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Comment Mod up: parent's article is critical (Score 1) 392

John Walker called such a device a vacuum propeller. He didn't have any particular ideas about how the device would work, but he does have a nice analogy involving propellers.

The article Red Jesus linked is critical. It helped me understand the whole point of this Story. I know I shouldn't RTFA, but I couldn't help it this time.

Comment Failure my ass, it worked as intended (Score 1) 236

Given how it blanketed the sky, I'd expect it is some sort of anti-missile/anti-aircraft defense component. Possibly related to stealth technology detection. Keep in mind the Russians have been making a nice chunk of change from helping Iran build nuclear plants and defend them. This would be the ideal time for the Russians to point out to the West, through a highly visible demonstration like this, that there may be some surprises in store for an attack on Iran.

My 2 cents.

Comment Re:I'm writing this comment from 2017 (Score 1) 338

Actually, since it was a DJ Shadow sample, it would be the RIAA that would block it.

Actually, as a few others have pointed out, it was originally from the classic sci/horror movie, John Carpenter's "Prince of Darkness." Good stuff.

DJ Shadow must have got his hands on the vinyl of that movie's soundtrack. ("Endtroducing" was a great album.)

Comment If an Israeli company is offering this tech ... (Score 1) 256

... shouldn't we assume the CIA and Mossad already know how to evade this detection?

Folks, the real news here isn't that DNA evidence could be forged. That was sort of a no-brainer to anyone who understands the parallels with digital evidence.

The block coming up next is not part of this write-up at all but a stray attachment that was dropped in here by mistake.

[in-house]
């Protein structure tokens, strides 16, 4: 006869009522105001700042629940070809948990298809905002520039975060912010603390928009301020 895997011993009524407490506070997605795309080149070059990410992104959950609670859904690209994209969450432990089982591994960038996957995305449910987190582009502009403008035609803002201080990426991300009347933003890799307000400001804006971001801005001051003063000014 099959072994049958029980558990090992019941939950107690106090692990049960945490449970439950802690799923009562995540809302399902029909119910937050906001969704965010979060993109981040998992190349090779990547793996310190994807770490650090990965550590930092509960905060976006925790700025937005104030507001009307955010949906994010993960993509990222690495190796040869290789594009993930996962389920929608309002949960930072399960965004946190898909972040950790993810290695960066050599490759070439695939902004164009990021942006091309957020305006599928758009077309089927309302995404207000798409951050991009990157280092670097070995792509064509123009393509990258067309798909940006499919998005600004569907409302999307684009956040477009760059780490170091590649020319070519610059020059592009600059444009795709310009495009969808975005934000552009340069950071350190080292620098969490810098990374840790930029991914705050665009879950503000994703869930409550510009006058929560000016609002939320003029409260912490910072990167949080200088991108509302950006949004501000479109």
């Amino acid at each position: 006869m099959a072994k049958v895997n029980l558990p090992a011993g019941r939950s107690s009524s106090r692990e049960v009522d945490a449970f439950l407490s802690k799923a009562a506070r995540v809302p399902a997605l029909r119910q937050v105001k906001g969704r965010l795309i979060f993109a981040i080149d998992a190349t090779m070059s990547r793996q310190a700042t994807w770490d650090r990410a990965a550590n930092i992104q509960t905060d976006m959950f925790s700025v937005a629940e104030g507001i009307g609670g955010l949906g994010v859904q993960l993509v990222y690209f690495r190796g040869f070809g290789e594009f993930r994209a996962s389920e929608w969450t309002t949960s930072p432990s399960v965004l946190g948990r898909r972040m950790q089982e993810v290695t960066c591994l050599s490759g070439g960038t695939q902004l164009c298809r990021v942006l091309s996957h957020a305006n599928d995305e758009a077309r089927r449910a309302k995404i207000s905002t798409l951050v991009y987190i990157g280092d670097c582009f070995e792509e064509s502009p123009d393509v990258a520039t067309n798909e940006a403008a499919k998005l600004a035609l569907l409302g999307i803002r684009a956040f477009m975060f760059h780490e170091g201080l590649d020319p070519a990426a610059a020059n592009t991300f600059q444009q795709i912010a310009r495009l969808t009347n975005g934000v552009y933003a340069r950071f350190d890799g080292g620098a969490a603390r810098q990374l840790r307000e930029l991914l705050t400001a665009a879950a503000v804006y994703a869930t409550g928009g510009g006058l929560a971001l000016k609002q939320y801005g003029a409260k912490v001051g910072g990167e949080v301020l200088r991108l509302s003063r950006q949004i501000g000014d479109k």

The real news is that the ability to DETECT the forgery is now being sold by a company in a nation with arguably the best intelligence service in the world.

This isn't "space alien with mind control ray" tinfoil hat stuff. It's basic extrapolation and logic.

Comment Re:And I'll be the first to say: (Score 1) 256

cases should be built on a preponderance of the evidence

Actually, and I'm sure you meant to say it, that's "Beyond a reasonable doubt" ... a much higher standard than the preponderance of evidence standard. (Criminal vs. civil.)

The main problem here is that juries are being asked to make findings of fact for which they arguably have no qualifications to make. Questions of science belong with scientists, not laypeople, and so juries are forced to rely on a battle of expert witnesses. As you point out, the 3 piece suit, authority, and style of an expert can be decisive, even when the evidence itself is hardly "beyond a reasonable doubt."

Comment Re:Undue Credit to Kurzweil (Score 3, Insightful) 598

I feel he has done a great disservice to the field of artificial intelligence by promising unrealistic things in interviews to the lay person. Disappointment is a sure fire way to get yourself branded as a snake oil salesman religious nut.

A disappointed public threatens research funding, but an unprepared public threatens chaos.

I'm more concerned with making sure we're thinking ahead to the radical change that is likely to come, be it in 10 years or 40, than to be concerned that lay people will distrust AI researchers.

"Stupidity, like virtue, is its own reward" -- William E. Davidsen